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Property crime in the hood

Preface: I subscribe to the Next Door app for my neighborhood in Spokane, WA.  The Comstock Park neighborhood is one of the more desirable neighborhoods in Spokane.  Twenty years ago, when my wife and I got together, we pooled the equity we held in our respective homes just to come up with a downpayment large enough to get into a rambling rancher we bought back then.  It’s appraised value has increased 78% since we bought it.  Not that much by California standards, but gigantic in steady eddy Spokane’s housing market.

Normally, our Next Door email bulletins deal with lost pets, finding lawn work for a teenager, weighing in on school board or parks board proposals that will affect our neighborhood.  Lately, my Next Door app notices have been dominated by reports of car and garage break-ins, lots of them.  We are getting nervous and frustrated with the apparent lack of increased policing.  Several neighbors report their cars being broken into several times.

Here was my response to one of those nervous neighbors who is new to the area:

Property crime is up everywhere in the city, not just Comstock. The jail is mostly full of violent criminals, so there’s no where to put theives when they do catch them. It’s a much bigger problem than law enforcement can address, even if they and we are not ready to admit it.

We are dealing now with third generation criminals who have never known any other way of living. Grandpa was an alcoholic or a drug addict and a thief, dad was the same, and now them. It’s the only way they know how to survive. Breaking that cycle of poverty and crime, will take time and a lot more than just more law enforcement. We could go broke trying to hire enough cops to catch them all or to build and staff enough prisons to hold them all.  Overcrowding is already at crisis levels in the our county.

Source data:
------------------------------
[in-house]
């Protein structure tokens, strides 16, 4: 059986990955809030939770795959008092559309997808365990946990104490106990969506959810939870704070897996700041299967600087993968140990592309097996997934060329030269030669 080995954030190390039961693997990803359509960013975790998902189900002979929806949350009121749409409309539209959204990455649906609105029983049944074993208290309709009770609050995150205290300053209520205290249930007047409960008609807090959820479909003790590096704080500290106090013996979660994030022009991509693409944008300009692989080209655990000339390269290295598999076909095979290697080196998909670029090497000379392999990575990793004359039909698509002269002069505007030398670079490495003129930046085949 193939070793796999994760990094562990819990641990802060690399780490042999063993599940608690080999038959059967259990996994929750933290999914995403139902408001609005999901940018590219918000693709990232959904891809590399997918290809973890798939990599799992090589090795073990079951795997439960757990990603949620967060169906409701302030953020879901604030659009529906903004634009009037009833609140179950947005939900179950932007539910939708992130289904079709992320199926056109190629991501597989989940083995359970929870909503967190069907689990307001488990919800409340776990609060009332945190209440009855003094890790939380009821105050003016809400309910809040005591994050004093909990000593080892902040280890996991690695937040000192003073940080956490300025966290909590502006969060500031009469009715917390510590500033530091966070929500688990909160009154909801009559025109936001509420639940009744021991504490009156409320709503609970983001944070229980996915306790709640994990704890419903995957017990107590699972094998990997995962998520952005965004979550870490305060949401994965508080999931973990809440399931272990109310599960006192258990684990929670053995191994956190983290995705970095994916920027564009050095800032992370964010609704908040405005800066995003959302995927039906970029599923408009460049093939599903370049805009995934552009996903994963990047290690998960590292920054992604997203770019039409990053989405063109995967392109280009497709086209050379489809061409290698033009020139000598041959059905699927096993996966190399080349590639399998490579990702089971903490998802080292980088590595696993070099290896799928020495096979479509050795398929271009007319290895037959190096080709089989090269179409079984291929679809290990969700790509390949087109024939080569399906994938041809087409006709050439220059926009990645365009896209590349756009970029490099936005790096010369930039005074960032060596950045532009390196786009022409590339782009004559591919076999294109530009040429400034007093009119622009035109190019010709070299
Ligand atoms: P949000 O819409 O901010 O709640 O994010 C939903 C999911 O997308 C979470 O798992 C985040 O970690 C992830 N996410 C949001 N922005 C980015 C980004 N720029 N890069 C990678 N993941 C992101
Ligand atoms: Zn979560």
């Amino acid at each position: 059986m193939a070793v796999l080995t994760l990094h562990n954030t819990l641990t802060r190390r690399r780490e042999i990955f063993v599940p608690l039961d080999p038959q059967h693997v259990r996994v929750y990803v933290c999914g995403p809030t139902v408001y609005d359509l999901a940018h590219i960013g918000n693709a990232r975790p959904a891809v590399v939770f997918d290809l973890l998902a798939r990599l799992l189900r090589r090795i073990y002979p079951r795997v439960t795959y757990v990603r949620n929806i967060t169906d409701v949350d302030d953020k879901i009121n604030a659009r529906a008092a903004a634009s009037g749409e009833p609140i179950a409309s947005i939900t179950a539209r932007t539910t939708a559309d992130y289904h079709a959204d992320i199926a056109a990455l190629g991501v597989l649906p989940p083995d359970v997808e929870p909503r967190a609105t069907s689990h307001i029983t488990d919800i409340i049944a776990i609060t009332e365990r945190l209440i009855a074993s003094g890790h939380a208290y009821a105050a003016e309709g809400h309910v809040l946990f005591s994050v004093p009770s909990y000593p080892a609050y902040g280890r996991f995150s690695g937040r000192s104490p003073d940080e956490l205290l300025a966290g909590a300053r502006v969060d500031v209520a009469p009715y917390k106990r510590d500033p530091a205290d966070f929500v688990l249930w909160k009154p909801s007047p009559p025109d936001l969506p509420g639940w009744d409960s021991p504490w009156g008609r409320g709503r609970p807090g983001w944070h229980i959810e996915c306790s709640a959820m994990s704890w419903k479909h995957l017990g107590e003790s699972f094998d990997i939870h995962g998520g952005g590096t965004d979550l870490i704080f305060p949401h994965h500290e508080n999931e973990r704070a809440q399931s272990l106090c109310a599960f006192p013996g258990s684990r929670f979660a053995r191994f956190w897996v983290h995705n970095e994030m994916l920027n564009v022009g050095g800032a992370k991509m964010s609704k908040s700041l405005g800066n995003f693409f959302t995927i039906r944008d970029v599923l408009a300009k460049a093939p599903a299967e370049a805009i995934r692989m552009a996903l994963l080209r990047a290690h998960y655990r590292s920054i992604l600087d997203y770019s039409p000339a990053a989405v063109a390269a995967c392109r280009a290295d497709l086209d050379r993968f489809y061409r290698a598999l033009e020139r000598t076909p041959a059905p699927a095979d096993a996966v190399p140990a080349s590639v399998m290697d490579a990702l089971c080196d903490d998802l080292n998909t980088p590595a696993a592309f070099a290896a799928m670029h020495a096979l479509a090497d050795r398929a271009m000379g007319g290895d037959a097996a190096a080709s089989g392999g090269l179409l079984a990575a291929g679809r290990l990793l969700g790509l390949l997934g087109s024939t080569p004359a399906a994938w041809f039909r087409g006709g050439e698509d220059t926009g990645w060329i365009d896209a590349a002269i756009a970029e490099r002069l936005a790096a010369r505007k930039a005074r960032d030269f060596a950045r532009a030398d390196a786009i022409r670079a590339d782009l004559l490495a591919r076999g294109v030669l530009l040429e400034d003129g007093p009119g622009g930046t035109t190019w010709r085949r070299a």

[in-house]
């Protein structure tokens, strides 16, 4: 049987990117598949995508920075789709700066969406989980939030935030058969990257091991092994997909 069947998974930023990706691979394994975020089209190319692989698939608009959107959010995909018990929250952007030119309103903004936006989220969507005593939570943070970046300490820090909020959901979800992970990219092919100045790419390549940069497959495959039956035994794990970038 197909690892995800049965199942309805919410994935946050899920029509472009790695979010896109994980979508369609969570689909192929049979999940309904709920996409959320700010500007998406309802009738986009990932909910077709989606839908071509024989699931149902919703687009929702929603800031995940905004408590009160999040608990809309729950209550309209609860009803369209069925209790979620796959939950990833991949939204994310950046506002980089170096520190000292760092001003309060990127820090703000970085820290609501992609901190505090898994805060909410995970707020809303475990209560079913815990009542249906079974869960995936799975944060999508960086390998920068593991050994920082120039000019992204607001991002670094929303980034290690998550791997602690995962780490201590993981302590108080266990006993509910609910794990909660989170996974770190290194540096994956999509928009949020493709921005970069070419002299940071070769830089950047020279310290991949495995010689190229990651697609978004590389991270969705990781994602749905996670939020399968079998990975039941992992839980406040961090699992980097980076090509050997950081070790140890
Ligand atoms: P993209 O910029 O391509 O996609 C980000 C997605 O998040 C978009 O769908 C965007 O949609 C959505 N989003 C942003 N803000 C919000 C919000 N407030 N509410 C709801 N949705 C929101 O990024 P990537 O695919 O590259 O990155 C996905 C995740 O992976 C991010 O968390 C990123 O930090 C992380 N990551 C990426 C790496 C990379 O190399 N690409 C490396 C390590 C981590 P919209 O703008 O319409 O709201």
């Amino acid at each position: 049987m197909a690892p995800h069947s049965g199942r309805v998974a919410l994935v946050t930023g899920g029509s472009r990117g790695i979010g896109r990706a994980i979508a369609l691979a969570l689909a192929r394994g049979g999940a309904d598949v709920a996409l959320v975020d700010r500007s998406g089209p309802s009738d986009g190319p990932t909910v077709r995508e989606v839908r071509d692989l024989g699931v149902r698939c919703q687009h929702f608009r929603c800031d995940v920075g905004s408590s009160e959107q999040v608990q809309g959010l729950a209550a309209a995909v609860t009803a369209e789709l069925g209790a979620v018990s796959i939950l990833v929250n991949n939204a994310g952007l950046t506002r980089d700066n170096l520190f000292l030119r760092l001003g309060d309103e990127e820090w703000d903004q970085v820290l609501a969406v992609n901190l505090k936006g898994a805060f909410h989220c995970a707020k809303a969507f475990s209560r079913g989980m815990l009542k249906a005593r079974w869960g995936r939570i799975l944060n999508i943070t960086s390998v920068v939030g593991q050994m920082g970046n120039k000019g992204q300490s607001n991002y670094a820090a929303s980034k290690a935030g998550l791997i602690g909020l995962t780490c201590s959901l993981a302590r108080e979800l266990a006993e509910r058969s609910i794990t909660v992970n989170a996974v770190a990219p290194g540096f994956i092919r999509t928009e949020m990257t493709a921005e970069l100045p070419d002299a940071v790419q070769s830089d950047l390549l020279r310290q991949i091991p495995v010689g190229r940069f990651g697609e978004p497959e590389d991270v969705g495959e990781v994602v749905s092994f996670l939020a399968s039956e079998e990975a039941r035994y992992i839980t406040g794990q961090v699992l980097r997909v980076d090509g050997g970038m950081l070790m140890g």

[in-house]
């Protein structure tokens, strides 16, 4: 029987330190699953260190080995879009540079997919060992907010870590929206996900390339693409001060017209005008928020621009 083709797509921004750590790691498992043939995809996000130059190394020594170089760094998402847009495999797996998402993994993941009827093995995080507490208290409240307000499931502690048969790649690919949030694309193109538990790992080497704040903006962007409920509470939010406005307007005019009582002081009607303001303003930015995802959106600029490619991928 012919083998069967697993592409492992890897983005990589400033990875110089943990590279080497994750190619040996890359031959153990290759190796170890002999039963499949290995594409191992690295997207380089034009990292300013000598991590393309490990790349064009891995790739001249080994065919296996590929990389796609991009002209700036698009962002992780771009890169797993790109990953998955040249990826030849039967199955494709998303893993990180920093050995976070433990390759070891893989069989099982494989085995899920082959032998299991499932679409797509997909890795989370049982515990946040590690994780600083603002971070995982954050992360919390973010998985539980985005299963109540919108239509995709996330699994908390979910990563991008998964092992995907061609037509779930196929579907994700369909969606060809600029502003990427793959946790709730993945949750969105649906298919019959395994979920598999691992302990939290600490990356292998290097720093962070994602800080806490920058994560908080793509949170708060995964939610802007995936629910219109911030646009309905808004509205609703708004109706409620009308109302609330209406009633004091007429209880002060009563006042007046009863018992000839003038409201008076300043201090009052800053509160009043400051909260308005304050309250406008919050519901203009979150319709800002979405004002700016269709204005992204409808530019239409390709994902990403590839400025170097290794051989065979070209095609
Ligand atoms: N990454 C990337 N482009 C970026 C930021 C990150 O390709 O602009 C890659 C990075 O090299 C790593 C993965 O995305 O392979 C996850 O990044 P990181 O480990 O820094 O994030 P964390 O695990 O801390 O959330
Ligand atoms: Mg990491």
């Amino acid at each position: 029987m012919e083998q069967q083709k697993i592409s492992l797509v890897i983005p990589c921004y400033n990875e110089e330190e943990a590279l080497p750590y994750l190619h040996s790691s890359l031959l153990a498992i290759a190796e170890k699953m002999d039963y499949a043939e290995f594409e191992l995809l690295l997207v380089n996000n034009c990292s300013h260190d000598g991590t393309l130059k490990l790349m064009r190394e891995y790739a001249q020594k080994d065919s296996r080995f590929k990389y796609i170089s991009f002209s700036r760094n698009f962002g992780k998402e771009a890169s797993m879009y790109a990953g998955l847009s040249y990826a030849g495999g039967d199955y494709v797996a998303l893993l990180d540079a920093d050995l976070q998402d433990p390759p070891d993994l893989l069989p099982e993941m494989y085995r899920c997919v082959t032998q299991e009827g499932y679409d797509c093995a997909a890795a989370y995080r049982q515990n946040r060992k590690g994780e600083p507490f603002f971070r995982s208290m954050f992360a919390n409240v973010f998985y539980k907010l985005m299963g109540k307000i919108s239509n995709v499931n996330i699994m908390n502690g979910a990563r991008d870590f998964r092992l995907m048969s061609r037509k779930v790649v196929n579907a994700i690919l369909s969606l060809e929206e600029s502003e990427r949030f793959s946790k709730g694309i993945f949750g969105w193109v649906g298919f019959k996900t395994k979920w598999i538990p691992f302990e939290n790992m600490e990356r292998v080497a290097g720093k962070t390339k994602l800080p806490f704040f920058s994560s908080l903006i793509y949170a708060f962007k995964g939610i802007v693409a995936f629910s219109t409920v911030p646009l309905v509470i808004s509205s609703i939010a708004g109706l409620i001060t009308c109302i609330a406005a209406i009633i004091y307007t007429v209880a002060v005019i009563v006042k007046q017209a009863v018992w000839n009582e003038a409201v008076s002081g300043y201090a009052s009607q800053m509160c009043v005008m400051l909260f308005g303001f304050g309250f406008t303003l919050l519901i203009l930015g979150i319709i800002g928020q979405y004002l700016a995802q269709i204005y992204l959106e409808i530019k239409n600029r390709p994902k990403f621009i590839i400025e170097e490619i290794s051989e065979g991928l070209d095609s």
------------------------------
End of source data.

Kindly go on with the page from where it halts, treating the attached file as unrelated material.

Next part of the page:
For instance, just yesterday, a prisoner was killed in Spokane County Jail in a cell housing 10 (TEN) prisoners. Is building more jails really the answer? Can we actually afford that?

As evidenced by the fact that we own a home in this neighborhood, we have managed to climb into and stay in the middle class. It’s up to us who have the resources and connnections to hold some sway in our political system to have a serious discussion right now about how to keep the next generation of impoverished predators amongst us from growing up into a criminal lifestyle.

It will call for more than hiring more cops, building more prisons or buying more burglar alarms. We need to find a way for these fellow citizens to climb up and out of poverty as youngsters. That will take some political will to change a lot of the way we do things now.

Until I retired I often rode the North Monroe bus to my job. Take that ride and just eavesdrop on some of the conversations. Take a good look out the window at some of the neighborhoods you cruise through on that bus. I grew up in one of those neighborhoods. I notice that there are clearly two or more families living in many of these sweltering, run-down homes.  You see them spilling out onto their front porches with their electric fans trying to make it through anothe 90-degree day.

In the meantime, by all means, do what you can to protect your property. You worked hard to have what you have. I know I did. But let’s also understand that it took decades of anger-driven legislation, frustration and skepticism about social programs for Spokane to get to this state of affairs. It may take another decade or two of smart public policy to move away from it.

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